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Semaine culturelle L’Ukraine et la Biélorussie

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Imagined Russianness, Invented Europeanness: Ukraine as a Europe’s Ambiguous Borderland
Mykola Ryabchuk (univ. Kiyv-Mohyla Academy (Kiyv, Ukraine))

23 mars 2006

Séance Identités biélorusse et ukrainienne dans le monde contemporain présidée par Alexandra Goujon, maître de conférence en sciences politiques, Université de Bourgogne
The paper makes an attempt at a critical analysis of both Ukrainian and European discourses of ‘Europeanness’, with a special attention to the notion of European limits and neighbourhood, and to the place of Ukraine within these discursive constructions. The major assumption is that both Ukrainians and Europeans have a rather distorted view of each other and of the whole problem that makes their relations rather ambiguous and confusive. On the one hand, Europeans uncritically rely on Russian imperial myths and Huntingtonian simplifications, i.e., they largely exaggerate Ukraine’s ‘Russianness’ and underestimate its ‘Europeanness’ historically determined by its essential belonging to the Polish-Lithuaning state and, partly, to the Habsburg Empire. On the other hand, Ukrainians largely exaggerate their ‘Europeanness’ (as a building block of their national identity) and underestimate the level of Sovietization/Russification of their country and the degree to which the imperial – ‘East Slavonic’/’Christian Orthodox’/’Greater Russian’ or Soviet identity – had been internalized by a substantial part of Ukraine’s population. The ultimate goal of the paper is to provide both Ukrainians and Europeans with a more realistic view of each other and of themselves, and to facilitate their dialogue, which tends, so far, to miss many important points on both sides.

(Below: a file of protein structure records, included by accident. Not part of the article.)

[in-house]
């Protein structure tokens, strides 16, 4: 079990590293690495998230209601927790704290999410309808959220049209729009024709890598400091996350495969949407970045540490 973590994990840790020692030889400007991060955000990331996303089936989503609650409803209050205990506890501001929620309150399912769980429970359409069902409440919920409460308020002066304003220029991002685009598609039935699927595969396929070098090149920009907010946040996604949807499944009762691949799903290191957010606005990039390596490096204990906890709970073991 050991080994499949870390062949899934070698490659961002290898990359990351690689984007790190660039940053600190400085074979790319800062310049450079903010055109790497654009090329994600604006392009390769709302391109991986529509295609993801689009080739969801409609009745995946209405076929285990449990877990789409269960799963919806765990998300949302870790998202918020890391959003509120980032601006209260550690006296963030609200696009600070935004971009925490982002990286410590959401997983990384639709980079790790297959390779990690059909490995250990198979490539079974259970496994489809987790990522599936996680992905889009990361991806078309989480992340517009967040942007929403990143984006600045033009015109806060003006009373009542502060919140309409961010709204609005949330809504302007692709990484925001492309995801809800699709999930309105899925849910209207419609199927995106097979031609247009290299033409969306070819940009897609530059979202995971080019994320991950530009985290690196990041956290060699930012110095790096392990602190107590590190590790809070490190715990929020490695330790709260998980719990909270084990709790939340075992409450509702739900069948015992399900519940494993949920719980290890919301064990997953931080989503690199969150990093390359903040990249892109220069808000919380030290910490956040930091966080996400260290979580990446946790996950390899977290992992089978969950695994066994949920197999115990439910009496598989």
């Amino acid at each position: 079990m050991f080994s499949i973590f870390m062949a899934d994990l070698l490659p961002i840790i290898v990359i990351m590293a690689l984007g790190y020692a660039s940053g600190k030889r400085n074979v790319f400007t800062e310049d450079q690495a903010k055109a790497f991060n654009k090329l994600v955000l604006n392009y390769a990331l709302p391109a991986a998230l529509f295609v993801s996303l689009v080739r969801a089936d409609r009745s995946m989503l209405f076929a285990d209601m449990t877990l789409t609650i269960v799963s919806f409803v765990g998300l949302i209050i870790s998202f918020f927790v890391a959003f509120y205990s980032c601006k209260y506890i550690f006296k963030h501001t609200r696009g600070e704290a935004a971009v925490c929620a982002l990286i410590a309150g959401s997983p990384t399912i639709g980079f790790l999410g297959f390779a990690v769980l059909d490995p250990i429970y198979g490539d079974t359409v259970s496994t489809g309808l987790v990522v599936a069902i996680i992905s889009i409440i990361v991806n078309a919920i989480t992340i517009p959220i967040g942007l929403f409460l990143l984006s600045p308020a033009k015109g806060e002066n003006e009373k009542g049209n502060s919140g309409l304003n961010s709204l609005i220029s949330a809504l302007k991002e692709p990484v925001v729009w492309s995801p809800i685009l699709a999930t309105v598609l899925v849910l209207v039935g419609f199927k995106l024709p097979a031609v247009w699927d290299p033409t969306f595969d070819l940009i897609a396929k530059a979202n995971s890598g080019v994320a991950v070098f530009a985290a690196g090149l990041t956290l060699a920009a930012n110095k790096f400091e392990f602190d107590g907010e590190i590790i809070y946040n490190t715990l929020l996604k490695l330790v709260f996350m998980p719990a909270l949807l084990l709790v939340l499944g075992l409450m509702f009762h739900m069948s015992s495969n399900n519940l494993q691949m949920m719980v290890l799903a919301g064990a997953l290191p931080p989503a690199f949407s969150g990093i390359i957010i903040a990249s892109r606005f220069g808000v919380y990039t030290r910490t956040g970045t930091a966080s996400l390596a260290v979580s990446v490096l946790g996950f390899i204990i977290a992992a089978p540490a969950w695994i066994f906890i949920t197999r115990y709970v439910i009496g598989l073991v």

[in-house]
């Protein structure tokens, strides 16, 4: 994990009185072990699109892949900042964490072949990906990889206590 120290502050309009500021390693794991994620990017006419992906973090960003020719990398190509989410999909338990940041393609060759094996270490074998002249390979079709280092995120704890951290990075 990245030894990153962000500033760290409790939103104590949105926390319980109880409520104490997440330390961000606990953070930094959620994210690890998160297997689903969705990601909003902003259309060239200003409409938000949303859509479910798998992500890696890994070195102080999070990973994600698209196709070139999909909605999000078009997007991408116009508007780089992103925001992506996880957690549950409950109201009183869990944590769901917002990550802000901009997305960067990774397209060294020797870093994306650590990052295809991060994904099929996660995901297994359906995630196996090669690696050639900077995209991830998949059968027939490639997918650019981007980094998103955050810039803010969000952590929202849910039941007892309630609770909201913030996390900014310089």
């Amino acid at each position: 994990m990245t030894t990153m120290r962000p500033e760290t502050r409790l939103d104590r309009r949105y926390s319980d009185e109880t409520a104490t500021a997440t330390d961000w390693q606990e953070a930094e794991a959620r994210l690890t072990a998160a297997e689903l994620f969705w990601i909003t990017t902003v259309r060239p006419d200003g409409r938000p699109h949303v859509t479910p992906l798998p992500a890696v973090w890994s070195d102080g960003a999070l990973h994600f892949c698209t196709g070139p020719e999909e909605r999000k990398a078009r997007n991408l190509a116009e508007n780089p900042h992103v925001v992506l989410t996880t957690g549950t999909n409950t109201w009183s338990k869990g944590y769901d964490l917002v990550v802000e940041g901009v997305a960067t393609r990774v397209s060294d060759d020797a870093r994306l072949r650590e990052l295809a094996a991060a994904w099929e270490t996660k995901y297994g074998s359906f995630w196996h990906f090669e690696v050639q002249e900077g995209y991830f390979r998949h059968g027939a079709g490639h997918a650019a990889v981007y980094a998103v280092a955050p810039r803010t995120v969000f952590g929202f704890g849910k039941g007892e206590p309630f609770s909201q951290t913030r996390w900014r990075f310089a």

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Mykola Ryabchuk Mykola Ryabchuk (univ. Kiyv-Mohyla Academy (Kiyv, Ukraine))
Ecrivain, critique littéraire, journaliste